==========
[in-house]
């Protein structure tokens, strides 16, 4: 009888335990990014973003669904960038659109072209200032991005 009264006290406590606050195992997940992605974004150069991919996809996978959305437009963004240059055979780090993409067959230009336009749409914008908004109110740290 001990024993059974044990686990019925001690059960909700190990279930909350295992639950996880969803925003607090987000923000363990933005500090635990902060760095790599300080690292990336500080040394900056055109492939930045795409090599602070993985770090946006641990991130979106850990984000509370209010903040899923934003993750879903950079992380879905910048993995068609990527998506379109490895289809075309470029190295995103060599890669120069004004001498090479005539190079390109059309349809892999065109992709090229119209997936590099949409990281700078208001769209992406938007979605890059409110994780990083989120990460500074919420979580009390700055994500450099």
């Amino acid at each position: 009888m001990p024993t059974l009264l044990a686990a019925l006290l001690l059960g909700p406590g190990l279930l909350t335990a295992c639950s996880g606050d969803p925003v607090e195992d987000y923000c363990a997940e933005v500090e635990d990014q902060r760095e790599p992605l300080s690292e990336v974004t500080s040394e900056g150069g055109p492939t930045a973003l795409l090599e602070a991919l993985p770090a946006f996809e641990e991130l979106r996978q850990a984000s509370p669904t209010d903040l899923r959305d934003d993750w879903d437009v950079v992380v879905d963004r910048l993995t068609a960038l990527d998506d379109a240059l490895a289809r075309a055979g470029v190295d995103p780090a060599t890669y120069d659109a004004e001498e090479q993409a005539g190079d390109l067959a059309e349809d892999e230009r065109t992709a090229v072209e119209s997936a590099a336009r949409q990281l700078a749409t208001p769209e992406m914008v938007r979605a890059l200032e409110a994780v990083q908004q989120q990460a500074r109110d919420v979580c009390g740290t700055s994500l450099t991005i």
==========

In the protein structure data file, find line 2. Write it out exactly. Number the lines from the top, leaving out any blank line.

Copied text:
């Protein structure tokens, strides 16, 4: 009888335990990014973003669904960038659109072209200032991005 009264006290406590606050195992997940992605974004150069991919996809996978959305437009963004240059055979780090993409067959230009336009749409914008908004109110740290 001990024993059974044990686990019925001690059960909700190990279930909350295992639950996880969803925003607090987000923000363990933005500090635990902060760095790599300080690292990336500080040394900056055109492939930045795409090599602070993985770090946006641990991130979106850990984000509370209010903040899923934003993750879903950079992380879905910048993995068609990527998506379109490895289809075309470029190295995103060599890669120069004004001498090479005539190079390109059309349809892999065109992709090229119209997936590099949409990281700078208001769209992406938007979605890059409110994780990083989120990460500074919420979580009390700055994500450099």